The role of drones, yet again, has been seminal. Russian tank columns that came close to Kyiv city and the airport were ambushed and stalled by drone attacks. Commercial drones were used effectively as eyes and ears to ascertain what was going on in the next village and along the next kilometre of the road. Drones saw Russian artillery preparing for strikes and warned civilians to shift to safer areas. The Bayraktar TB-2 drones proved to be extremely utilitarian in targeting Russian tanks, artillery, SAM launchers and logistic columns -- the last named proved particularly effective since lack of fuel and spares led to the abandonment of a large number of armour pieces by the Russians. The Puma (recce drones) and Switchblade (loiter) combination allowed the engagement of Russian tanks from a safe distance of 5-6 kilometres. Tanks with four-man crews inside were near hapless before these drone assaults. Tanks, heavy artillery and aerial platforms (the prima donnas thus far on the battlefield) have proved to be rather ineffective before a suite of small and emerging technologies (loiter, drones, javelins, stingers, EW and jammers). The abundance of javelins in the Ukraine theatre saw the anti-tank system being made available to regulars, personnel of the Territorial Army, irregulars and even civilians – this has taken a heavy toll on Russian armour. ERA panels have not proved very effective either. Softer vehicles have suffered even more grievously.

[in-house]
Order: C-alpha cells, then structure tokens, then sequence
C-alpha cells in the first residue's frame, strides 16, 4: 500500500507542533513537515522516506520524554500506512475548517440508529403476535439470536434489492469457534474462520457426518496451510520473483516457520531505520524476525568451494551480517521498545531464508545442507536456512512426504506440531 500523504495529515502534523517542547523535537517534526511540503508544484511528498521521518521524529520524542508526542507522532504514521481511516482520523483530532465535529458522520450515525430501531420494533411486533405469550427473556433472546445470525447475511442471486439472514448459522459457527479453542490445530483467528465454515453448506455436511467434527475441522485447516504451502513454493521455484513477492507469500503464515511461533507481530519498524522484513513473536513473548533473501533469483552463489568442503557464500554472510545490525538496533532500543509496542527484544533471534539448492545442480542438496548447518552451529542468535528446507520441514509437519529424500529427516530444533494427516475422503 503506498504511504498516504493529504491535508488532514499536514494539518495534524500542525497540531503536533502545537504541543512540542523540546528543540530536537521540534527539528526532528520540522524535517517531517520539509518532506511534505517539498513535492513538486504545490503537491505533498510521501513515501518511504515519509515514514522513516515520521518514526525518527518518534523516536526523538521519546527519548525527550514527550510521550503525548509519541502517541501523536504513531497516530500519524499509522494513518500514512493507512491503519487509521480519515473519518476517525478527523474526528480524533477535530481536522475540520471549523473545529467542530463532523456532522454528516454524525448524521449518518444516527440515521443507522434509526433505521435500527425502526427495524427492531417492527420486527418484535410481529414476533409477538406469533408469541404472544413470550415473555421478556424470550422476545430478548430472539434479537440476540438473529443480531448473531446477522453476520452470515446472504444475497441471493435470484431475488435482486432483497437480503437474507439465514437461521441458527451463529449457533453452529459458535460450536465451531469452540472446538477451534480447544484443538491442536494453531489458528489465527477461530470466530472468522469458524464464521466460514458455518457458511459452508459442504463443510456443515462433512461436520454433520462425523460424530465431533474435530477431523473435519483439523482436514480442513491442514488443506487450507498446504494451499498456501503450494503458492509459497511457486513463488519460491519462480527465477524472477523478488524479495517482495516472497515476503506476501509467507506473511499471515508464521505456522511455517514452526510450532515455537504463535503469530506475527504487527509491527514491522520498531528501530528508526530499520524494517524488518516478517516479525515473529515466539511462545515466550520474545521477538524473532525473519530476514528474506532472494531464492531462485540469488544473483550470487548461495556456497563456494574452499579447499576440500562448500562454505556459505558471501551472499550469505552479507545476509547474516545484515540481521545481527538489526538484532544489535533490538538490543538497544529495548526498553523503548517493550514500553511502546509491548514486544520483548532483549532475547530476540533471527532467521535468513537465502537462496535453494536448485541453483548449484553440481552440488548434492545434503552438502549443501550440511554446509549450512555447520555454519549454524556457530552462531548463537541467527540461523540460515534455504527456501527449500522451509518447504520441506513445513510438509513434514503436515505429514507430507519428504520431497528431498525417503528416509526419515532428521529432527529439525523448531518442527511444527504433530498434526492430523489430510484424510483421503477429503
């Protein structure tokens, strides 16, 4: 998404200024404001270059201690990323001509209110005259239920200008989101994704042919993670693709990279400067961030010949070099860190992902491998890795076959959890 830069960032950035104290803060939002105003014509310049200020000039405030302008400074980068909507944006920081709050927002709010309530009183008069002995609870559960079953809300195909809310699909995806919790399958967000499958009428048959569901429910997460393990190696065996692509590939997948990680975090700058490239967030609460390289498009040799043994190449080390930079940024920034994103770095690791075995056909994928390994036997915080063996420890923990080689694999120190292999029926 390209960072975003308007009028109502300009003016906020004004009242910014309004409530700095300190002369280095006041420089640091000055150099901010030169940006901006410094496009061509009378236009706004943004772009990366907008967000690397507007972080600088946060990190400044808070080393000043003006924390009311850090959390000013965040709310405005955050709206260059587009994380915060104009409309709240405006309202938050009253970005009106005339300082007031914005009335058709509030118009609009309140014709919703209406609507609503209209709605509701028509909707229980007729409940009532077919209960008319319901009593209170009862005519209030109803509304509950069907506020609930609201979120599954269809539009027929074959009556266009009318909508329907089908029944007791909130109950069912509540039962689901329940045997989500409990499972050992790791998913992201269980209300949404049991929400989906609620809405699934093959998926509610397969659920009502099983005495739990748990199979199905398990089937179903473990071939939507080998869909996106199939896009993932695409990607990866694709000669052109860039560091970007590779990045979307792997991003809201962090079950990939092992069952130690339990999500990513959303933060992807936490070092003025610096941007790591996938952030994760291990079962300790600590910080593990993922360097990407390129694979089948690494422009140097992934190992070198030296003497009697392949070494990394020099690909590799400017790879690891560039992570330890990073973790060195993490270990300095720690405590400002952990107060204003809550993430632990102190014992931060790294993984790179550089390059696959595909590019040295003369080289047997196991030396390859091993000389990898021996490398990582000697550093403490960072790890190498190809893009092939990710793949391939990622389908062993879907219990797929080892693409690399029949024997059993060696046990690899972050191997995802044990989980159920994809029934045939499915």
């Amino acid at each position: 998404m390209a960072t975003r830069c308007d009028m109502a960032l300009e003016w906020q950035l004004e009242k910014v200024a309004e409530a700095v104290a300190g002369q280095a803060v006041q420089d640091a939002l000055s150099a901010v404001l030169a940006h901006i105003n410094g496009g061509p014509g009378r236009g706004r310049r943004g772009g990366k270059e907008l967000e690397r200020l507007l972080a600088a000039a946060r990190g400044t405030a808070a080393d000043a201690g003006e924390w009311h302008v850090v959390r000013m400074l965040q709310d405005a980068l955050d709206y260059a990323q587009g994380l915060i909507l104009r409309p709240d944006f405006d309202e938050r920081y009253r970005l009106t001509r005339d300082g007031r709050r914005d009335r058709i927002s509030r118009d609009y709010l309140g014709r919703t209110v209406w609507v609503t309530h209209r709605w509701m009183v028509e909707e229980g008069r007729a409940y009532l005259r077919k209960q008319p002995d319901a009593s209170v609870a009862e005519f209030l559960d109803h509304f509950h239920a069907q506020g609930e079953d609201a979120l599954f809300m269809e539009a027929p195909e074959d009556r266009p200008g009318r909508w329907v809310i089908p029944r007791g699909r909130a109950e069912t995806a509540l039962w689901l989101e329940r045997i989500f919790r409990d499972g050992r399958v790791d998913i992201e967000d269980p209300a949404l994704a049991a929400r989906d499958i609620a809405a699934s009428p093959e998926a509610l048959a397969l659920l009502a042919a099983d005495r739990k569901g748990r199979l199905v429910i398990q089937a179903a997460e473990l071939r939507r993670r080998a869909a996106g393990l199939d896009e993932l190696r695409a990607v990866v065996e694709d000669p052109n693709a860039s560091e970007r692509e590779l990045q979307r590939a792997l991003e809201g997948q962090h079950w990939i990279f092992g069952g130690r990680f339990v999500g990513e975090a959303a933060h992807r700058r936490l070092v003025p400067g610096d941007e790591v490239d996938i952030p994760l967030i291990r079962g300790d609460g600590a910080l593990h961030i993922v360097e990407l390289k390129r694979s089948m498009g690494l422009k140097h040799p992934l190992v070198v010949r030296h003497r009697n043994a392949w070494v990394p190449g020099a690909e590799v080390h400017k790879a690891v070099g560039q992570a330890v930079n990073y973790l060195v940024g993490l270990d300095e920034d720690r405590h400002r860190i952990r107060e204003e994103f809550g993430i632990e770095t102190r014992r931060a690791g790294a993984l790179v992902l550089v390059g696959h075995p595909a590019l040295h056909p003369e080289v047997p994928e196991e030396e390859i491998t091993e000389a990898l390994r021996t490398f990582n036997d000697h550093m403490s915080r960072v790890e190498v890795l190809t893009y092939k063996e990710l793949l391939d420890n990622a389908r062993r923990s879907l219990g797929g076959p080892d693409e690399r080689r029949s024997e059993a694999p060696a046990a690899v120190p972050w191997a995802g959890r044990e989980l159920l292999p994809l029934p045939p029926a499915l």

The ‘tank moment’ in warfare, therefore, has been challenged yet again – this time by a lethal combination of anti-tank systems and a variety of drones. It has perhaps given way to the ‘drone moment.’ The Ukraine conflict gives as enough evidence, not to make any assertion, but to at least ask the question.
The performance of the Russian military is of particular consequence to the Indian military – given the fact that a significant part of our inventory is similar. It may be wise to carry out a thorough audit with regard to operational concepts/ tactics, techniques and procedures as also equipment performance.
We need to enhance our defence spending. In doing so, we may consider prioritising emerging technologies over legacy platforms. We need to revisit the equipping and leveraging of our tank fleet. Legacy tank platforms, being of limited utility must be discarded. The potency of our airpower to penetrate a very strong Chinese AD umbrella in the Western Theatre Command (WTC) merits realistic examination.
Drones in modern conflict do seem to be the future. DMA must conceptualise and drive the induction of drones and related technologies into the three services, as part of a well-thought-out, integrated enterprise. Concurrently, transition of the Indian military to digital combat is long overdue and must be effected with speed.